It is an almost inherent limitation that a legal analysis of children’s rights will fall short of giving the reader insight into the reasons for the shortfalls of the legal discourse, and alternatives to the legal route of protection. However, the enduring tension between traditional African cultural understandings, as they relate to children, is not sufficiently accounted for. Discussions of children’s rights, for example to participation, invite debates about cultural relativism and universality of human rights. Although the book includes a contribution on contextualising the issues within traditional African understandings, the focus remains on the legal dimension – customary law – rather than a broader engagement with culture.
Obviously this book only paints part of the picture concerning the plight of children and the realisation of their rights. In fact, it does not deny, and implicitly (in some instances, explicitly) evokes the need to supplement the ground covered with the insights from other disciplines. Children’s rights is an area, par excellence, in which multidisciplinary (or inter-disciplinary) approaches may be very fruitfully explored. Children’s rights in Africa: A legal perspective marks a significant contribution from a particular perspective, and should be located and considered in conjunction with other relevant writings on children’s rights. The book’s contribution is to provide an easily accessible source of existing insights - from a legal perspective.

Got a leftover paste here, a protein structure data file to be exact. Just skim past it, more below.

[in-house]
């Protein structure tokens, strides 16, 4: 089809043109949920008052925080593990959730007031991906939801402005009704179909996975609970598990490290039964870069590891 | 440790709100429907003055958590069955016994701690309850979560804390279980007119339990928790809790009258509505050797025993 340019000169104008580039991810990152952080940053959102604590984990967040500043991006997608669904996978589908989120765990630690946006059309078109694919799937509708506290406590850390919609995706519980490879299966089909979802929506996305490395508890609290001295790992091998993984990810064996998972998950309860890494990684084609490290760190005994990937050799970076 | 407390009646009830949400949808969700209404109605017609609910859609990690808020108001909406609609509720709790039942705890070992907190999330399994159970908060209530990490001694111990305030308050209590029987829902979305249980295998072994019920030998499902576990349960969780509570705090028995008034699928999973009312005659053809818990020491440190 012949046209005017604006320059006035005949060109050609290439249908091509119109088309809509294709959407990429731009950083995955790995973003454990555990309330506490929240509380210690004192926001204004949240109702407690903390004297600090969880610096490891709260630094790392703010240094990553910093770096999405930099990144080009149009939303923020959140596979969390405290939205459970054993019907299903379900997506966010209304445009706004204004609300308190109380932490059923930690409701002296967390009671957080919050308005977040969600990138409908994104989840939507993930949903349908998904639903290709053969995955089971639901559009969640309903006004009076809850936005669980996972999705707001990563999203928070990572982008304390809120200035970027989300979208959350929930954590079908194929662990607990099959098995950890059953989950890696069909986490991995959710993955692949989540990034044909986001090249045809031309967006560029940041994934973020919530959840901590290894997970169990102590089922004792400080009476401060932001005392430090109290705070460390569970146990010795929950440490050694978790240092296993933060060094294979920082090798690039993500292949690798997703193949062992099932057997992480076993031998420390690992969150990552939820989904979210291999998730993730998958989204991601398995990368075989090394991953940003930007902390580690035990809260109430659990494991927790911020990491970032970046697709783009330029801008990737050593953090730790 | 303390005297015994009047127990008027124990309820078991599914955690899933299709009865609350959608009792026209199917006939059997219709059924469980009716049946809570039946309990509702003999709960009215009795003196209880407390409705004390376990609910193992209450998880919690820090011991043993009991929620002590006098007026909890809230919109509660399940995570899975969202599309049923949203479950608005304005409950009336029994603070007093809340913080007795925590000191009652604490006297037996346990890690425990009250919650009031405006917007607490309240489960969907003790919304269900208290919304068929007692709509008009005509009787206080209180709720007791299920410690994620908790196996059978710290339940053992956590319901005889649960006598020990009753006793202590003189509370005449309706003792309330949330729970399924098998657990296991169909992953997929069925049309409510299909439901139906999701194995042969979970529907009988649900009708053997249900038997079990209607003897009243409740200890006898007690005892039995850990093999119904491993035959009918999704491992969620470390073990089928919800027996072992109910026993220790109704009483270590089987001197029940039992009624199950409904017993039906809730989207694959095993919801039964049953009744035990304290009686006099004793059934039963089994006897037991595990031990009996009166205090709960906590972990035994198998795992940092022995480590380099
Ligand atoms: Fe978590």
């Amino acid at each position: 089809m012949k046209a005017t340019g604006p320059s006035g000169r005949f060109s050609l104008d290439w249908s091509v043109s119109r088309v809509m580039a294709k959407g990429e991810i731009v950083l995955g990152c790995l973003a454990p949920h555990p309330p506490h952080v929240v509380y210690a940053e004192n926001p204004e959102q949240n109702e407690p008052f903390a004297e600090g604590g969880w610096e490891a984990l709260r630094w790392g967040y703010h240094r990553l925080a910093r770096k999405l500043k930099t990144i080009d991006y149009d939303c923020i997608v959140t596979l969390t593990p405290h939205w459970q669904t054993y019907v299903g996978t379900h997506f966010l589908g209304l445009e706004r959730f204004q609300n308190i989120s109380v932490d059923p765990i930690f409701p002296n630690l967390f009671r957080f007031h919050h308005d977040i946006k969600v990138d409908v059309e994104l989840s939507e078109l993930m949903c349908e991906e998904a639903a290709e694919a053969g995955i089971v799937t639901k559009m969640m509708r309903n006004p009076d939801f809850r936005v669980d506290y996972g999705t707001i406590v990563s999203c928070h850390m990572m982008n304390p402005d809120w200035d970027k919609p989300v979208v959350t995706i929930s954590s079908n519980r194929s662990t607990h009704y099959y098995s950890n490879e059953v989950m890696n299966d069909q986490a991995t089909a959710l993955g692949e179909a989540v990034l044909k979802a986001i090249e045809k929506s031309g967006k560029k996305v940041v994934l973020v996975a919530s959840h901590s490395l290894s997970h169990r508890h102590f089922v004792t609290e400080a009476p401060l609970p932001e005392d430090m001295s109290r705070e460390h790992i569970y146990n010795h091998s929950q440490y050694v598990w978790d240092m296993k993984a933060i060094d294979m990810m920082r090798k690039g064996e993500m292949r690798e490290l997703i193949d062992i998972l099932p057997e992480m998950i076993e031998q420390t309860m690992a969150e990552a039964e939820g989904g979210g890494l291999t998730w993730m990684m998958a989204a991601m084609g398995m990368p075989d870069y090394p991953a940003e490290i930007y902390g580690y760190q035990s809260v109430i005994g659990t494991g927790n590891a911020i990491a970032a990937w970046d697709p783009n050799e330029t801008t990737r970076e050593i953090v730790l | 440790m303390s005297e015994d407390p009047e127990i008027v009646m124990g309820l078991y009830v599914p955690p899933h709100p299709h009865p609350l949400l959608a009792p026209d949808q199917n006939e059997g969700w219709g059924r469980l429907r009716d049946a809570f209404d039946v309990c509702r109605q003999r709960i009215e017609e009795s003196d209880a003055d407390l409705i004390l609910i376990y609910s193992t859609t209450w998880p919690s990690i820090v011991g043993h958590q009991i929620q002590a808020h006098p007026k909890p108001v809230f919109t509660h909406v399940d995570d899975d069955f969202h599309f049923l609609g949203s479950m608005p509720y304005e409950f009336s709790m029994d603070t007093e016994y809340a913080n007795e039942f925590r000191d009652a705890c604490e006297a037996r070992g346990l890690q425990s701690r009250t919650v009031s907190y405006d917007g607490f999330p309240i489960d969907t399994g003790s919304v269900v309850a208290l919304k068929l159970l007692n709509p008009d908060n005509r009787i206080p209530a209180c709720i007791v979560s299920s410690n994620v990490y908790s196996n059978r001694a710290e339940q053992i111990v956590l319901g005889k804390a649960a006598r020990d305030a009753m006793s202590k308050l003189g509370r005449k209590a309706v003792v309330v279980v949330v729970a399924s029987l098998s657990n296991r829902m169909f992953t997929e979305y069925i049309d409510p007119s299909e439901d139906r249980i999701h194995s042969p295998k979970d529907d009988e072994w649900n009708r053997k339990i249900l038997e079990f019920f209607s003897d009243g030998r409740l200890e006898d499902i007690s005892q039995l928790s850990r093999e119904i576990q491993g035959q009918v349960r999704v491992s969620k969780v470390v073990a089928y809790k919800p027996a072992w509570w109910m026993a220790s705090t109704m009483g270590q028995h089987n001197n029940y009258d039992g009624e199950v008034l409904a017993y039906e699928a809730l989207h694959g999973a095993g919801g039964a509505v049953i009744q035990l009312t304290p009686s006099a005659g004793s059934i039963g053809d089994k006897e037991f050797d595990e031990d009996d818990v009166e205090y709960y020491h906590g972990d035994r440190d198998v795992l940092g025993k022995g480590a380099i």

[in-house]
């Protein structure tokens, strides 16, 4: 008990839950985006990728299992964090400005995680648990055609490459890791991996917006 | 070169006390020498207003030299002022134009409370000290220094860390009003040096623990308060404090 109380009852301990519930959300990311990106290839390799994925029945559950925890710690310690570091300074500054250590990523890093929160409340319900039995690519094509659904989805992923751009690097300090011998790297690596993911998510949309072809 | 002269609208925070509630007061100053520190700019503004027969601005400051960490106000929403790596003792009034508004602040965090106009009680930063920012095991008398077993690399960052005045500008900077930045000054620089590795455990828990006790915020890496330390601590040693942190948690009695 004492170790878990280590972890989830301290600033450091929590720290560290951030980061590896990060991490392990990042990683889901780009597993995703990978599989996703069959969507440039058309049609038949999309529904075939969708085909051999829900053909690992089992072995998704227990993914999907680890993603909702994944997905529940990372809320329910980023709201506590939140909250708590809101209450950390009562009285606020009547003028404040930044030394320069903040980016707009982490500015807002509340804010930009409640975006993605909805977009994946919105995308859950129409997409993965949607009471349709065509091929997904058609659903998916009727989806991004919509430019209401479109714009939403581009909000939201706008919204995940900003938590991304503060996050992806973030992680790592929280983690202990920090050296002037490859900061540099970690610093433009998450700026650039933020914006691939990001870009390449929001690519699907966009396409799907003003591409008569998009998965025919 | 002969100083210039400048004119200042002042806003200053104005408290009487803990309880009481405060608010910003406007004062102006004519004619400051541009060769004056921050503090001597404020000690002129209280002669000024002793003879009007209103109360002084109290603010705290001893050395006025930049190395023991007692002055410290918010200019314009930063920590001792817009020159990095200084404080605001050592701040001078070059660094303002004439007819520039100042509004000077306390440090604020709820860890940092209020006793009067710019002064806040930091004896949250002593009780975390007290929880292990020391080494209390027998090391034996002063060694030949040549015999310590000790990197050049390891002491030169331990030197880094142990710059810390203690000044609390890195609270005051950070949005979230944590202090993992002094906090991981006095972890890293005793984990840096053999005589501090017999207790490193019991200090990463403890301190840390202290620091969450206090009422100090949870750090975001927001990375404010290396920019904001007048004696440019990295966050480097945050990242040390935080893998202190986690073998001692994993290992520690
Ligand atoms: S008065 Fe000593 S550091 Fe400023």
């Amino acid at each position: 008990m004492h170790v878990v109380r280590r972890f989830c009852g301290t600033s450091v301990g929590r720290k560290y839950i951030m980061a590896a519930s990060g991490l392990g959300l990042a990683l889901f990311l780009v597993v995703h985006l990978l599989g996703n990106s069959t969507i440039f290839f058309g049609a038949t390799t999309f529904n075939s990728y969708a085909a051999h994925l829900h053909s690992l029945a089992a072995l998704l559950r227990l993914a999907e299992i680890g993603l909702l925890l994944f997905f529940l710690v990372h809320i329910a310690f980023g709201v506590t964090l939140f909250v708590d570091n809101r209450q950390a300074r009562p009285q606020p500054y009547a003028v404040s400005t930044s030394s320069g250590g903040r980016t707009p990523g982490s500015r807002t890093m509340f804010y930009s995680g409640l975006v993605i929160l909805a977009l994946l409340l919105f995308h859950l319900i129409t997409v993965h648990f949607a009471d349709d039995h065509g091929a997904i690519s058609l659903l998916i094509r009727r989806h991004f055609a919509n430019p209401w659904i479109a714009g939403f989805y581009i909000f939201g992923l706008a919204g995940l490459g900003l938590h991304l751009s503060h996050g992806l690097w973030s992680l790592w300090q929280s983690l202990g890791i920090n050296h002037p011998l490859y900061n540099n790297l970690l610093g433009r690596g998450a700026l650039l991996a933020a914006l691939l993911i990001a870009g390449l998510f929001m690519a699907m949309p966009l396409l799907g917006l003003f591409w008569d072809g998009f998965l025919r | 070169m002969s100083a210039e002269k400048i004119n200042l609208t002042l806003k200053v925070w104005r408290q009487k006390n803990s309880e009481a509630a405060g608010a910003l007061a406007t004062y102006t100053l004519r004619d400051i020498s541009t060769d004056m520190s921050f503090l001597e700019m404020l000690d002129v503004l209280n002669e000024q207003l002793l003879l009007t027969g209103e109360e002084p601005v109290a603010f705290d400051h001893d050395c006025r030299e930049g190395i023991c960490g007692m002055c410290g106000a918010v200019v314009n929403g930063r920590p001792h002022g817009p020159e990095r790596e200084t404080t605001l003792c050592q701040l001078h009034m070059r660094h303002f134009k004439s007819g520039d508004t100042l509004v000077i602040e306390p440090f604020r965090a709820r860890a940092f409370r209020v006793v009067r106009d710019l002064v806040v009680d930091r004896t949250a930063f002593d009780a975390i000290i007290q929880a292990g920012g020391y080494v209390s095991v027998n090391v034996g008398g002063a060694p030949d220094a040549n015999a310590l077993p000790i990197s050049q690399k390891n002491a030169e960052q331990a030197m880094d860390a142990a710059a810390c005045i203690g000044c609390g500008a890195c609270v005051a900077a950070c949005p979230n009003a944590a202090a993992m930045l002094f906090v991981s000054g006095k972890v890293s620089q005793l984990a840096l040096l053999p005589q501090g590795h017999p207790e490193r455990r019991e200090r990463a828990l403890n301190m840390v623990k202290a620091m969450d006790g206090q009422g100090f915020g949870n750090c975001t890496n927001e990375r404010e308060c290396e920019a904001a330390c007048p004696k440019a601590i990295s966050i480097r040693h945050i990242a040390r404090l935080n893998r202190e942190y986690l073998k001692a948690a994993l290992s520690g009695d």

Editorially, the book is very well conceived and rounded off. The contributions of an excellent pool or authors have been integrated and edited to read as parts of a whole.
Children’s rights in Africa: A legal perspective is a path-breaking work. It is both an extremely useful source for lobbying and activism, and an indispensable starting point for research on children’s rights in Africa.